On March 29, 2007 Indonesia's parliament passed a new investment law, which civil society groups criticised for failing to prioritise the interests of the majority of Indonesians. The concern was that the law would create conflict by making it easier for investors to acquire land and to extend in advance their land use rights (HGU) up to 95 years in total. Building rights (HGB) were extendable up to 80 years and use rights (HP) up to 70 years. (See DTE 73 for more background).

On July 5 last year, a group of Indonesian civil society organisations including the legal aid group, PBHI, the peasants union federation, FSPI, and environmental group WALHI, requested a judicial review of several points in the law. They argued that there remained an imbalance between the system of control, ownership, benefit and use of land, due to the continuous rapid growth in population. As a result of development, a lot of fertile land had been converted for industrial use, with negative impacts for local communities. Land was becoming a scarce resource, which was nevertheless a basic need for all people.

The Constitutional Court's decision, issued on March 25 this year, was that awarding rights over land with advance extension did indeed go against the 1945 Constitution. As a result, this point on land use rights (Article 22) was declared unconstitutional, and must be cancelled.6

The ruling represents a small gain for the majority of people who rely on natural resources such as forest and land, for their livelihoods.


Government measures supporting agrofuels
Year Number Type Regulates
2006 5 Presidential Regulation National Energy Policy
2006 1 Presidential Instruction Provision and Use of Agrofuel (Biofuel) as an Alternative Fuel
2006 3 Presidential Instruction Investment Climate Policy Package
2006 32 Agriculture Minister's Regulation Guidance/Directive on Managing Funds for Developing Sugar Cane Sourced from the 'Strengthening Group Businesses' Capital (PMUK) Fund - State Budget.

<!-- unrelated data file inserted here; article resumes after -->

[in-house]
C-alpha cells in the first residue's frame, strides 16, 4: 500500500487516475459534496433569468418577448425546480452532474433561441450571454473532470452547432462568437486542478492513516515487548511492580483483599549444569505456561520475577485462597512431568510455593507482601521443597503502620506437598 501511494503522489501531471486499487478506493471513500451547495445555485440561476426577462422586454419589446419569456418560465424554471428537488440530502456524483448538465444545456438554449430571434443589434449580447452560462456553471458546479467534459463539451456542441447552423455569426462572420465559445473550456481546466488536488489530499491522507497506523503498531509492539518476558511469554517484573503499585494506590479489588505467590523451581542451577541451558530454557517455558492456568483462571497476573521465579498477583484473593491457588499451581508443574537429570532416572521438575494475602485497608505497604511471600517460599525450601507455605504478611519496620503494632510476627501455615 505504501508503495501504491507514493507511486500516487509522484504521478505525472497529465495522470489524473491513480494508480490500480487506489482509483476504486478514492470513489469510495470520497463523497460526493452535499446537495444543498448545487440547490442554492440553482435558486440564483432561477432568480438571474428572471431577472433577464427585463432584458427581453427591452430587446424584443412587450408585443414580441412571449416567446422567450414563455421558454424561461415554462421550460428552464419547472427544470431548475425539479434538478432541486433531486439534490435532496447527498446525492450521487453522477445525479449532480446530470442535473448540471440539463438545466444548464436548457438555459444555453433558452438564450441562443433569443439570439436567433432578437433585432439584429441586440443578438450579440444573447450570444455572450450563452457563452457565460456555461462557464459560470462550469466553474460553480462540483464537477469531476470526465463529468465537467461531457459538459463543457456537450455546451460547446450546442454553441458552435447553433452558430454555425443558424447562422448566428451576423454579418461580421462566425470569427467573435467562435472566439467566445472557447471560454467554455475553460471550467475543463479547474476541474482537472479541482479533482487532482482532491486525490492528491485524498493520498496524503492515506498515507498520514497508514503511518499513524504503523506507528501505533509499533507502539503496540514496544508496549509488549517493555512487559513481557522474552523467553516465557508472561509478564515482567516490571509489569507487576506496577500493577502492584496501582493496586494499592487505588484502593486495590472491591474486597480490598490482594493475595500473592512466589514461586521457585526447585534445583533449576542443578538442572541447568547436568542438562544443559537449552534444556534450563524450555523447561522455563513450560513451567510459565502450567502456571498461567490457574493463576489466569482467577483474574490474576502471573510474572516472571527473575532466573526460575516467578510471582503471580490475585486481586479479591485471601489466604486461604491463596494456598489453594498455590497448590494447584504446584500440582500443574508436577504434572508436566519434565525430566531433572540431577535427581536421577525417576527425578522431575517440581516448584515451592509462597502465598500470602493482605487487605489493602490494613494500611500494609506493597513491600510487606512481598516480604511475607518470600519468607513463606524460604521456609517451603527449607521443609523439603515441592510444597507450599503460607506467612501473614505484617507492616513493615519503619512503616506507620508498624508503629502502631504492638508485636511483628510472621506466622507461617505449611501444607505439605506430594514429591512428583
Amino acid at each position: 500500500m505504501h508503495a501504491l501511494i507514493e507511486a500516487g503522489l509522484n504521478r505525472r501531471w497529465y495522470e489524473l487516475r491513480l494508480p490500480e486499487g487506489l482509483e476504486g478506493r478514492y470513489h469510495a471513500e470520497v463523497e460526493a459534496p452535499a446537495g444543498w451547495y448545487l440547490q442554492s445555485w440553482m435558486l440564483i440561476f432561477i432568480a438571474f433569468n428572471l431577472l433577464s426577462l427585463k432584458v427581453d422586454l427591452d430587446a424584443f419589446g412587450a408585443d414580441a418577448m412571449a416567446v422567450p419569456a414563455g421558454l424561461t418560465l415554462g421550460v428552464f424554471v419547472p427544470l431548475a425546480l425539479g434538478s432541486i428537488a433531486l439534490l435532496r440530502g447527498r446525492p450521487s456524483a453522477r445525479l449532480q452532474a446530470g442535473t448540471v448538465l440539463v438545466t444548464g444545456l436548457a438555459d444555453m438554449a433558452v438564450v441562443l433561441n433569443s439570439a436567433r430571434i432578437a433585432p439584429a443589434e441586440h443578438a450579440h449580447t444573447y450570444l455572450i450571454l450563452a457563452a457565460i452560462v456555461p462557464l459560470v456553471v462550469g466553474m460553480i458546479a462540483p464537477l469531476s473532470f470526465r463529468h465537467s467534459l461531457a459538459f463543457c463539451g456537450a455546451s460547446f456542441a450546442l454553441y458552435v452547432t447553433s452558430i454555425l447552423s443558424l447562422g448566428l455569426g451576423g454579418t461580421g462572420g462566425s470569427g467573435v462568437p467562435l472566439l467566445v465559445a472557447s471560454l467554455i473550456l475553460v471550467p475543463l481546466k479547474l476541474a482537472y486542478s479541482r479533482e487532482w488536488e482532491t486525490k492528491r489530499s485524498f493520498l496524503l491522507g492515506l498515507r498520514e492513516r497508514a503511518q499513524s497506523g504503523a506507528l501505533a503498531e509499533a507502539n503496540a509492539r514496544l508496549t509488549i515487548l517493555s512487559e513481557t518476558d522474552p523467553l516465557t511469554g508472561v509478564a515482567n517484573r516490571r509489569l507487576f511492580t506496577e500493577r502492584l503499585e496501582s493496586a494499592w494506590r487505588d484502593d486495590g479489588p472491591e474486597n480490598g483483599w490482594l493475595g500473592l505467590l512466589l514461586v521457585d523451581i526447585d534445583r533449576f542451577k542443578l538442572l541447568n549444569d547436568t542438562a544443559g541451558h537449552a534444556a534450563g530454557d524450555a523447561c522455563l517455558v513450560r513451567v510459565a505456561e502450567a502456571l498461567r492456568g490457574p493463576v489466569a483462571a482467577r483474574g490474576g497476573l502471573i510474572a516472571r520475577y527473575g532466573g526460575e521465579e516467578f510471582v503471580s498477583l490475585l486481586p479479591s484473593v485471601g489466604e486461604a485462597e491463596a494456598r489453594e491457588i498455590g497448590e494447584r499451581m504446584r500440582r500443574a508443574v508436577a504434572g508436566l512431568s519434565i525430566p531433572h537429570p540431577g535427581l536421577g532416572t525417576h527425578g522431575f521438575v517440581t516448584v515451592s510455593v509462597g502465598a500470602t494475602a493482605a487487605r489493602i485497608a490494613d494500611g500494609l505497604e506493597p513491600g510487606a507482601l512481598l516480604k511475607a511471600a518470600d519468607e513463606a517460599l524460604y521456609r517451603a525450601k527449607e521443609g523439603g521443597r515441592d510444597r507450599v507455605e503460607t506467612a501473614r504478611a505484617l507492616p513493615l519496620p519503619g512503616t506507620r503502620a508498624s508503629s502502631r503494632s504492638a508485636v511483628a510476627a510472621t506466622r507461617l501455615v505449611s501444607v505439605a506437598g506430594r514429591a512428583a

2006 33 Agriculture Minister's Regulation Development of Plantations through the Plantation Revitalisation Programme
2006 117 Finance Minister's Regulation Credit for Developing Agro-Energy and Plantation Revitalisation
2006 51 Energy and Mineral Resources Minister's Regulation Criteria and Guidance for Traders in Agrofuel (Biofuel) as an Alternative Fuel.
2007 25 Law Investment
2007 26 Agriculture Minister's Regulation Guidance on Licensing Plantations
2007 3 Plantations Directorate-General Decree Maximum Unit Costs for Development of Plantations Participating in the Plantations Revitalisation Programme in 2007.
2008 13A83 Oil and Gas Directorate-General Decree Standards and Specifications for agrofuel (biofuel) of the biodiesel type as an alternative fuel, for the domestic market.
Compiled from various sources.



1. The term 'agrofuel' is preferred over the frequently used 'biofuel' - see also note at end of EU article
2. 'Investasi Biofuel US$300 Juta Tertunda', Media Indonesia. 25/Jan/08. 
3. 'Setengah Mati Minyak Nabati', Tempo 21-27/Apr/08.
4. 'Mewaspadai subsidi bank untuk BBN'. Bisnis Indonesia 1/May/07.
5. '17 Perusahaan Biofuel Tutup Ribuan Karyawan Dirumahkan', Media Indonesia 27/Jan/08.
6. Constitutional Court Ruling on Investment Law, issued on March 25, 2008.